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Celebrating Nurses Day: Christina’s story as a HIV Research Nurse


On 12 May, we mark Nurses Day across the UK – an opportunity to recognise the dedication, commitment and hard work of nurses across the NHS that makes such a significant difference to the lives of so many people every day.

Christina Antoniadi is a London-based HIV Research Nurse. Originally from Greece, Christina has been with the NHS for 8 years and has seen big changes during this time – particularly in terms of the care and support available to people living with HIV across London.

Christina explains what being a nurse in the NHS means to her and her journey so far.

Can you talk us though your journey to becoming a HIV nurse specialist?

Working in HIV care is something that happened almost by chance, as my job was in a Drug Consumption Room (DCR) during an HIV outbreak amongst people who use drugs in Greece. Since then, I’ve worked in almost all settings (inpatient, outpatient, research, etc) and I’ve loved every minute of it!

HIV nursing has enabled me to deliver very high standards of care through a person-centred approach. It has been more than fulfilling and has allowed me to build a career, friendships, and learn from the people I have cared for. It has taught me how to work with evidence and guidelines on the one hand and compassion on the other. It’s been fascinating so far and I’m sure it will continue to be for the years to come.

How have you seen views and opinions on HIV change over the years?

For me it’s not about opinions or views. Everything we stand for is based on evidence and clinical research. So, knowing that HIV is a very different epidemic today is based on evidence. Evidence that informs us that people living with HIV and who are on effective treatment: have a similar life expectancy to the general population; cannot pass on HIV to their sexual partners; can have children who are born free of HIV; and can have fulfilling and meaningful lives.

The biggest breakthrough, however, has been the campaign U=U (Undetectable = Untransmittable) which provided us with a message that was easy to understand and share and is addressing one of the main barriers to getting to zero new HIV transmissions: stigma.

If you were to choose a defining moment in your career so far, what would it be?

The death of a patient I was looking after in the inpatient department of a central London hospital. It was back in 2019 (not so far back), and he was only 19 years old. It’s an experience that has left a mark on me and which made me question staying in the field. It made me realise that without appropriate access, treatment and support, people can still die of HIV-related complications. This is something we’re working hard to address.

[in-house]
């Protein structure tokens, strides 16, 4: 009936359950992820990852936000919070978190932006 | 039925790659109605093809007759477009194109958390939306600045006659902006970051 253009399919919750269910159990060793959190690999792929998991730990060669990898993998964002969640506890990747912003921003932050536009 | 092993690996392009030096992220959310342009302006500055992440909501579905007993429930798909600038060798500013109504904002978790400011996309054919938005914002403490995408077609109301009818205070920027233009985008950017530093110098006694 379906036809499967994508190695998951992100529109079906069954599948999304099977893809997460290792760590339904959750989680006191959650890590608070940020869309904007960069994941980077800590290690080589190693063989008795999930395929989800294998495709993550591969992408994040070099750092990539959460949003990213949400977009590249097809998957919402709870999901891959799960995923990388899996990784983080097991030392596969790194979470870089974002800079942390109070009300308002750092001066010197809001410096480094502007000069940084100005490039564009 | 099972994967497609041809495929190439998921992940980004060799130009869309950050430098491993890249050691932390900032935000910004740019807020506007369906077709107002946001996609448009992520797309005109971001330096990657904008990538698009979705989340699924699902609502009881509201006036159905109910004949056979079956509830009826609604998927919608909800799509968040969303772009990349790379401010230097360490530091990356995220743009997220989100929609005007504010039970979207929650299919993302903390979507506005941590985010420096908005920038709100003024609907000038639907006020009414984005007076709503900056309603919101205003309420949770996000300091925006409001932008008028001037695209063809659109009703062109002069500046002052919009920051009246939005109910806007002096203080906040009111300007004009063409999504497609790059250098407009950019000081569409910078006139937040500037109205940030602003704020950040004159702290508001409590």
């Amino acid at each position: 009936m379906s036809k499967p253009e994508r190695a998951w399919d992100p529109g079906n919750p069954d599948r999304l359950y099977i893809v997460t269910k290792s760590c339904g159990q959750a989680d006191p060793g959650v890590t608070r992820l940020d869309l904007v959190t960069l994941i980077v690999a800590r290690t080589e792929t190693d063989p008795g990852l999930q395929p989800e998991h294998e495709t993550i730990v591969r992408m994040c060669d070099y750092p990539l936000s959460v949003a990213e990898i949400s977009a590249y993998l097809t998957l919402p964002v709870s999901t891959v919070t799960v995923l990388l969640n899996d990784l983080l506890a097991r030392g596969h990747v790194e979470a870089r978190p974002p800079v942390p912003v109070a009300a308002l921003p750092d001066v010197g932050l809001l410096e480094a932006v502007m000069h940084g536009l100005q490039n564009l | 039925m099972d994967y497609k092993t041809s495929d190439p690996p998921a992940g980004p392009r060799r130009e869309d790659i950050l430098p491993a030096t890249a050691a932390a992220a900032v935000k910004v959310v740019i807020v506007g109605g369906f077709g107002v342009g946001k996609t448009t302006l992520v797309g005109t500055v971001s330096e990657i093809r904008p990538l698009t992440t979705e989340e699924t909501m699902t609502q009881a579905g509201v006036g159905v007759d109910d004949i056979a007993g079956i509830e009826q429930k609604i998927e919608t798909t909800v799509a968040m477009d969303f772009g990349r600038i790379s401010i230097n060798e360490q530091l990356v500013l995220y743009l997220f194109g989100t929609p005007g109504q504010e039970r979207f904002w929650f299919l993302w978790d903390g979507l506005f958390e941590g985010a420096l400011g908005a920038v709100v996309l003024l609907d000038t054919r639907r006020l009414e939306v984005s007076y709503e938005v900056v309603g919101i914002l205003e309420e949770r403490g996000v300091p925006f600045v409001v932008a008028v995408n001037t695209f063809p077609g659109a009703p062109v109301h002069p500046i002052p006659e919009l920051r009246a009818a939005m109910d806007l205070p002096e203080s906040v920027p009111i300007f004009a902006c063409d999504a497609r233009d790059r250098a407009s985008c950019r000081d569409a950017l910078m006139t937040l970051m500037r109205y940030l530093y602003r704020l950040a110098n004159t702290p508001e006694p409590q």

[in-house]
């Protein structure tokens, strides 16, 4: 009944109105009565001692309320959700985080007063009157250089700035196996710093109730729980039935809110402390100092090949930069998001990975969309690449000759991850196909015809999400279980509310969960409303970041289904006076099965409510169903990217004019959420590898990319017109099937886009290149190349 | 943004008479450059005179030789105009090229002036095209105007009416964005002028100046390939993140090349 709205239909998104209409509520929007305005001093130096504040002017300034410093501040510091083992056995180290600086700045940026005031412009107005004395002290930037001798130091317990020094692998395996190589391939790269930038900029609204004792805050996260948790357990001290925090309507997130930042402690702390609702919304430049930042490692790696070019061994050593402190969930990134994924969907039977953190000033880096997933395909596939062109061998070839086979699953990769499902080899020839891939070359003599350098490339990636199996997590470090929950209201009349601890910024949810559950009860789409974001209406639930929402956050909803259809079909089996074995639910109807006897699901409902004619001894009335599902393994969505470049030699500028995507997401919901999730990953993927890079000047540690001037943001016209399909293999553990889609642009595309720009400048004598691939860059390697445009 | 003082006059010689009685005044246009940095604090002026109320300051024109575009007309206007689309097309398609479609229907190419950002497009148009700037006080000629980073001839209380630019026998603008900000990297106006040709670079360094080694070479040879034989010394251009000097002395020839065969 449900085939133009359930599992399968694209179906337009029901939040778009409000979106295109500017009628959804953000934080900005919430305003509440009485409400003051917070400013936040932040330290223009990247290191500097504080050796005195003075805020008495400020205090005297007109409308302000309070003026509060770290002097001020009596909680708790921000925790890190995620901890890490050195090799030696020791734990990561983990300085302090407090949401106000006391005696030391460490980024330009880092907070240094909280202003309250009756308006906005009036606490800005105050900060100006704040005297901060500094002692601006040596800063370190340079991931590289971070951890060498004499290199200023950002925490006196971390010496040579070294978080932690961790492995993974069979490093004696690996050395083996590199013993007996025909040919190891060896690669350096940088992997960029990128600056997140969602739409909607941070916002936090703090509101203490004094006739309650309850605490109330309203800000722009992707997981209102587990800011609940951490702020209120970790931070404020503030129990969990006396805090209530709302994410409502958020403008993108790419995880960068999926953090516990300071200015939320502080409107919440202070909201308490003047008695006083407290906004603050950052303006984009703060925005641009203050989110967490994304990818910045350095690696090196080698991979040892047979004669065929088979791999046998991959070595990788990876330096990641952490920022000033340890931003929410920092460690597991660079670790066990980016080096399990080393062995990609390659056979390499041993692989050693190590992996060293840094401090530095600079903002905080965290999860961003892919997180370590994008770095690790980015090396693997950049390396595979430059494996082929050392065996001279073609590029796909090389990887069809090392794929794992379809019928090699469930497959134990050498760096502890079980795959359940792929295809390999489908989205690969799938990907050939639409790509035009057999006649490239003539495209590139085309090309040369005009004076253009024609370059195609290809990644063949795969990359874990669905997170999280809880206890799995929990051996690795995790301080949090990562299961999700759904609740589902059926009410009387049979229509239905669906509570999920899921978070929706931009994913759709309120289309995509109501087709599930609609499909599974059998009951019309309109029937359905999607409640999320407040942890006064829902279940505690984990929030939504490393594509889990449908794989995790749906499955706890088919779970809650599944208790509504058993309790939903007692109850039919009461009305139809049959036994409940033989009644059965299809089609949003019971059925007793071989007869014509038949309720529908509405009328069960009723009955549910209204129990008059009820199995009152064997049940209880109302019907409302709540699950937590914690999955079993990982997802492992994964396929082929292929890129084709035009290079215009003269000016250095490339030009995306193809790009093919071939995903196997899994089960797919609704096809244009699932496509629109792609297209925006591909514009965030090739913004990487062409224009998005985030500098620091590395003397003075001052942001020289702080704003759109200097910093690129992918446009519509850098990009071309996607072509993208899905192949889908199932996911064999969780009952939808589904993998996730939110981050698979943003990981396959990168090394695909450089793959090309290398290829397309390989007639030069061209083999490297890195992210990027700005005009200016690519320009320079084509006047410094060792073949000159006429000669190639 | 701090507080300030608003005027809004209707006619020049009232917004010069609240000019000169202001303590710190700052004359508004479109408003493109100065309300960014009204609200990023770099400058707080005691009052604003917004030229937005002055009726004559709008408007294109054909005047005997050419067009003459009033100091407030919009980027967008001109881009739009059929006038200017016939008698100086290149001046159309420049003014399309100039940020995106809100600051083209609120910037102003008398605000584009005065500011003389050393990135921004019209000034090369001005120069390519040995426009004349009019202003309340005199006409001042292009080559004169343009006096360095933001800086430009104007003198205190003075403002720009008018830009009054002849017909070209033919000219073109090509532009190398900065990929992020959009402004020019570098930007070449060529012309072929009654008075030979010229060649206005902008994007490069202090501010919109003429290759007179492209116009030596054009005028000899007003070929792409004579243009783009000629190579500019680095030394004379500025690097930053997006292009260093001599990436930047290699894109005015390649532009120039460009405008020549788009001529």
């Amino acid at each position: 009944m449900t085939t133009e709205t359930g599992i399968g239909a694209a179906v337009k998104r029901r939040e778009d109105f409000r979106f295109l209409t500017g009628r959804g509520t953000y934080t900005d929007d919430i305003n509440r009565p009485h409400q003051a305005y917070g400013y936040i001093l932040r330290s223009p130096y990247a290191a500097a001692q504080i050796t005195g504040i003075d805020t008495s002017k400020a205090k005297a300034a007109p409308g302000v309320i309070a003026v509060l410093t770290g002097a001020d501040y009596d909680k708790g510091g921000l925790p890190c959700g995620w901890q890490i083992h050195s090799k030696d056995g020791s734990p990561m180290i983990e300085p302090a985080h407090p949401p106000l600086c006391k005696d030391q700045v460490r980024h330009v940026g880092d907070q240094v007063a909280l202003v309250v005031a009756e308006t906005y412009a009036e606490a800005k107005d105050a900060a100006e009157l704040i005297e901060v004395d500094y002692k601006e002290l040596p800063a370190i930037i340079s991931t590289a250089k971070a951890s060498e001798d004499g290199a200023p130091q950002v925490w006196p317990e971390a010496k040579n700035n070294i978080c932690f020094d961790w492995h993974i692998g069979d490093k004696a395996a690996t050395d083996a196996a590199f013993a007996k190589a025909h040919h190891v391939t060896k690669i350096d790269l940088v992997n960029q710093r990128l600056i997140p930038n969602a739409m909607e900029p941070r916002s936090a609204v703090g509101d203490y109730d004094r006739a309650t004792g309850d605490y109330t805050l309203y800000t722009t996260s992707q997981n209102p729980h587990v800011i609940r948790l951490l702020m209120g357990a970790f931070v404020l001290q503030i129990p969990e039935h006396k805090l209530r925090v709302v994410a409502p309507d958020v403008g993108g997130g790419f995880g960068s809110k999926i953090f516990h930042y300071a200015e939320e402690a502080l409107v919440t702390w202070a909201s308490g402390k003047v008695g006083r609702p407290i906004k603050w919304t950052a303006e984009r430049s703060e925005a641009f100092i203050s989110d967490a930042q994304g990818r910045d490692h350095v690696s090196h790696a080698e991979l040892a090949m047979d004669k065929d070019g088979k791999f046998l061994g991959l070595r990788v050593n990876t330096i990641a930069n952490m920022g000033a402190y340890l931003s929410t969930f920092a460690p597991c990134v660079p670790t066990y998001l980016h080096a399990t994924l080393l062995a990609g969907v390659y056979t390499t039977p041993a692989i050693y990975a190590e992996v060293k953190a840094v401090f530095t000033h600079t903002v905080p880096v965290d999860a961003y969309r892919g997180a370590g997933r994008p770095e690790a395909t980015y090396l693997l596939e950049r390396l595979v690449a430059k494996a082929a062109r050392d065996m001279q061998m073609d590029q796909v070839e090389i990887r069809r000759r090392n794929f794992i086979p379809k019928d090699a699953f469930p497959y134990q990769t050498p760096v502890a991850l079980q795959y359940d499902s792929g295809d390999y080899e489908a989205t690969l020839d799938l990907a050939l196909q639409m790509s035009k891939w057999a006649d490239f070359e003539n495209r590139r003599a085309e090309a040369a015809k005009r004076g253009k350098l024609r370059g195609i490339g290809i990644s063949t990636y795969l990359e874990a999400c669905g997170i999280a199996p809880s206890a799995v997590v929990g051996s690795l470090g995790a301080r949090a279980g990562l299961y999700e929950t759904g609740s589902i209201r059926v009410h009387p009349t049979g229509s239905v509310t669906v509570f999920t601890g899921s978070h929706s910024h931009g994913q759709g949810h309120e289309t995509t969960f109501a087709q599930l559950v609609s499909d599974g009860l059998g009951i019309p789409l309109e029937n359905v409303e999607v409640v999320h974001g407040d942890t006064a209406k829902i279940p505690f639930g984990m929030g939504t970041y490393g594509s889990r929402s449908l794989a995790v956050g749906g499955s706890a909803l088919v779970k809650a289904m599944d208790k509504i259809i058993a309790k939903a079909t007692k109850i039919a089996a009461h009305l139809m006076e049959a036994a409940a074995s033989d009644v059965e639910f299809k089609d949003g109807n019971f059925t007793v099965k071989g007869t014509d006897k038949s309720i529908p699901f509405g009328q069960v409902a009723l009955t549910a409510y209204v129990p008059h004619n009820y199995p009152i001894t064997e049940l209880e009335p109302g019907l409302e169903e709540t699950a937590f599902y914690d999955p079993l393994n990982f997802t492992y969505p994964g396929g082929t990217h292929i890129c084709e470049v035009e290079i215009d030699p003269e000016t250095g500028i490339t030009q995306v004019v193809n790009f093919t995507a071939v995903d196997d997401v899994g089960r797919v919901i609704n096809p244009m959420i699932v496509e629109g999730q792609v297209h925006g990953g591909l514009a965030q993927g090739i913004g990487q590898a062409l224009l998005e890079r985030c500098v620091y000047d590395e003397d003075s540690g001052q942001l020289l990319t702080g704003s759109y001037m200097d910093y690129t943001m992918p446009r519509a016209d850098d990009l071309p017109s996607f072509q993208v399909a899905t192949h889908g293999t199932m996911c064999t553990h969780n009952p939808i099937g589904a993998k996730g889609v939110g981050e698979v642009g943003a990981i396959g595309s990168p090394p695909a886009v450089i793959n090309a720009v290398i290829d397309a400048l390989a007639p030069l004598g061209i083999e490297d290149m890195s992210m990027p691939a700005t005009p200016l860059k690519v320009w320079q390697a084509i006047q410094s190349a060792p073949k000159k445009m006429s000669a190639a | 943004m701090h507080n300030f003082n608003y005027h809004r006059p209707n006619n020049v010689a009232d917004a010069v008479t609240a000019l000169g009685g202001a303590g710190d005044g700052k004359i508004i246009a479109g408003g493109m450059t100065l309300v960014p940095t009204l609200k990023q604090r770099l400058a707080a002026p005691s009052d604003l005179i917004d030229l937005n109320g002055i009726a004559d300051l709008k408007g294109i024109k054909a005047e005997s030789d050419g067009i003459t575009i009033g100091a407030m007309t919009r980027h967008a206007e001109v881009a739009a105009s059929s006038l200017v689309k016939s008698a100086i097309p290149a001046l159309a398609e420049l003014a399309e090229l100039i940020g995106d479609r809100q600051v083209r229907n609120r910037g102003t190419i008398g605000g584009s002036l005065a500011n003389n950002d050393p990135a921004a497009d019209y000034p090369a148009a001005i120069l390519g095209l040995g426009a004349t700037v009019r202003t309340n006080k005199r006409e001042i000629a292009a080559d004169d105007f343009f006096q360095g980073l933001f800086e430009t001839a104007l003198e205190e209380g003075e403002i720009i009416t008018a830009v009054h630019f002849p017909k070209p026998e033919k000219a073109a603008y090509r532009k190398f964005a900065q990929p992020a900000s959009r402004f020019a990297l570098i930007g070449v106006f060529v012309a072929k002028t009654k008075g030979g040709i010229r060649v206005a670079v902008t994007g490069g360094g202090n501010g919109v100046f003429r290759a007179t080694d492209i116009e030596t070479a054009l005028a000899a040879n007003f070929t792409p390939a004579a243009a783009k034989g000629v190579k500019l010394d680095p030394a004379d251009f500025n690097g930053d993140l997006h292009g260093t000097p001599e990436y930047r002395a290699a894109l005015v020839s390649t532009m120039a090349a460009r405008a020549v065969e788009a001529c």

What do you think is the biggest challenge today facing people living with HIV in London?

Stigma. The only reason we’ve not already achieved zero new HIV infections is largely down to stigma and the fear of a diagnosis. I think it’s crucial for people to understand that the sooner they know their HIV status and start treatment, the better their lives will be. And focus on that. The normalisation of HIV testing and the introduction of ‘opt out’ testing in Emergency Departments across London has helped a lot in dealing with late diagnosis and uncontrolled HIV complications. The Fast Track Cities programme has significantly contributed to this, and not just through funding – through their work on addressing stigma, building a HIV GP champions community, and the development of the ‘getting to zero’ collaborative. In my opinion, the next step is the normalisation of HIV testing in GP practices.

What are your hopes for NHS HIV care in the future?

I hope we can maintain the highest possible standards across all HIV and Genitourinary Medicine (GUM) services, making them accessible to everyone whenever they need them. I hope that HIV care will continue to be an innovative and resourceful care model and that HIV research will pick up pace and provide us with new interventions and possibly even a cure one day. I also hope that people living with HIV will continue to be vocal and knowledgeable and hold the healthcare system and healthcare professionals accountable for improving care and ensuring positive health outcomes.

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